To keep track of possible problems at polling places, the News 4 I-Team has been on Voter Patrol, checking out the complaints and concerns viewers have sent in through our special tip line.
Three-hour lines are the longest reported so far. A D.C. Board of Elections spokeswoman confirmed a three-hour line at McKinley Technology High School Tuesday morning because of a large number of people who needed "special" or provisional ballots, but it cleared up by midday.
The D.C. Board of Elections also confirmed a "small number of voters" were not updated in the District's database, because they registered within the last 8-10 weeks. A viewer in Ward 6 complained she had to fill out a special ballot, because they couldn't find her name. But the Board of Elections told the I-Team anyone with a voter card or proof of residency should be allowed to use a regular ballot.
Problems with Virginia's ID law constitute the largest number of complaints, especially in Fairfax County. The general registrar said new "poll books" can scan driver's licenses but cannot scan other forms of legal ID, including passports, military and work IDs. The registrar said some poll workers asked for driver's licenses in an effort to speed up the process Tuesday morning but have since been told they may not ask for a second form of ID.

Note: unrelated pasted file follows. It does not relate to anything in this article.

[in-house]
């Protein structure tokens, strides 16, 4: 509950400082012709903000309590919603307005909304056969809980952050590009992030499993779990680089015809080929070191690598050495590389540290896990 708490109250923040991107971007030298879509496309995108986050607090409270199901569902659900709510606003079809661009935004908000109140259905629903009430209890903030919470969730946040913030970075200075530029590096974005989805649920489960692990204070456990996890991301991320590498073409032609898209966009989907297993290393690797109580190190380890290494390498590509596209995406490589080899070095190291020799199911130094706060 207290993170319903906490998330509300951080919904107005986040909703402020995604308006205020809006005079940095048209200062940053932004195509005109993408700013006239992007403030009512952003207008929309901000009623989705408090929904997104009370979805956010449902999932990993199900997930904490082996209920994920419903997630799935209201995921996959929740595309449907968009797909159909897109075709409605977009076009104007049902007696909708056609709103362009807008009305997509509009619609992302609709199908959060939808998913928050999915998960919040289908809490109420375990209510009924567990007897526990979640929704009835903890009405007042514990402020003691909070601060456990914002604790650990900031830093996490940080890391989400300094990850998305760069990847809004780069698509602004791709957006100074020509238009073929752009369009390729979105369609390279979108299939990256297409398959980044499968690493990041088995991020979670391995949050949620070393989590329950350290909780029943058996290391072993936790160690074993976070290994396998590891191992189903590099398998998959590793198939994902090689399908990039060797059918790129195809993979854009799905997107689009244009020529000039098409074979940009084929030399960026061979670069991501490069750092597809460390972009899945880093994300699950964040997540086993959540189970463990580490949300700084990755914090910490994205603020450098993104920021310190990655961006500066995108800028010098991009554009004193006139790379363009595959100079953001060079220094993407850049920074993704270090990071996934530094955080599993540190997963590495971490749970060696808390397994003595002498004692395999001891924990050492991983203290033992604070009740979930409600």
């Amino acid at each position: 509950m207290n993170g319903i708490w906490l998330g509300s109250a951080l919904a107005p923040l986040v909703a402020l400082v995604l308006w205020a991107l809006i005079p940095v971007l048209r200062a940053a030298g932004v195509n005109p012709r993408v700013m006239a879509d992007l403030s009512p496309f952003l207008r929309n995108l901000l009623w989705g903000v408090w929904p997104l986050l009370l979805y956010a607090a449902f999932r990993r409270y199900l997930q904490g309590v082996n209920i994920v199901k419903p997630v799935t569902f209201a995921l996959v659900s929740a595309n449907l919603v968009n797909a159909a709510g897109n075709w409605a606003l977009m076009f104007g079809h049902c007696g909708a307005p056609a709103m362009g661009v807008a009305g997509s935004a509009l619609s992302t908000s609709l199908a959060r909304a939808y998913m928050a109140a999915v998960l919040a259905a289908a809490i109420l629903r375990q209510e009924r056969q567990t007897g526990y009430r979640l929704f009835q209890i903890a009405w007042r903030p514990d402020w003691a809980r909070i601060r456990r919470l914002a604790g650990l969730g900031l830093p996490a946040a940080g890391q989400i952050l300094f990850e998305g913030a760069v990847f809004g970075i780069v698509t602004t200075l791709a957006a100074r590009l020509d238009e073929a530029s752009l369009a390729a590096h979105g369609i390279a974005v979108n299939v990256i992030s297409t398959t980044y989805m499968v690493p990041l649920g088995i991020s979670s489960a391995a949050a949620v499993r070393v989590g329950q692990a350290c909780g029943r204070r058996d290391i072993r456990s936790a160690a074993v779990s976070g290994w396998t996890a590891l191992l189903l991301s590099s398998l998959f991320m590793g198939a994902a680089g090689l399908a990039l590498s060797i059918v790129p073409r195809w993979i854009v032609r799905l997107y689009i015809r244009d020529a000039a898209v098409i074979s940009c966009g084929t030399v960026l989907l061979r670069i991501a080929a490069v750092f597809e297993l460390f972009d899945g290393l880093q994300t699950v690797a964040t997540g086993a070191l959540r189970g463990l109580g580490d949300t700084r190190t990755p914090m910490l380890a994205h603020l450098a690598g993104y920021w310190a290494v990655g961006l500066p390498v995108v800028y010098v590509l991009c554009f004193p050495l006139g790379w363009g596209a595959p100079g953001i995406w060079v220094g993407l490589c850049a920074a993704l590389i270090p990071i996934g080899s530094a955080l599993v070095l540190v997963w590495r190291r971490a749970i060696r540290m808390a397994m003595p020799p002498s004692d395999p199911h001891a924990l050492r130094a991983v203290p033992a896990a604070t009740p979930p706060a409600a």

Voters in Alexandria who use paper ballots that must be scanned told the I-Team they were very concerned about their privacy. The Alexandria general registrar told the I-Team there ought to be a "five foot zone of privacy" marked around the scanners, and no one should approach a voter unless there's a paper jam or the voter asks for help. She also said voters can flip their ballots over if they want to further protect their privacy.
Compared to previous elections, there have been a smaller number of complaints coming from Maryland. Most are concerned with privacy and how voters must remove their completed paper ballots from a manila envelope before scanning it. The Maryland Board of Elections told the I-Team "privacy is a common complaint," but it's received fewer complaints this election when compared to the primary. A spokeswoman said poll workers have been reminded "to respect" and "to be careful" of voter privacy.
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There have also been few problems with voting machines. A spokeswoman told the I-Team seven to eight machines, out of 2,900 statewide, had to be pulled for issues.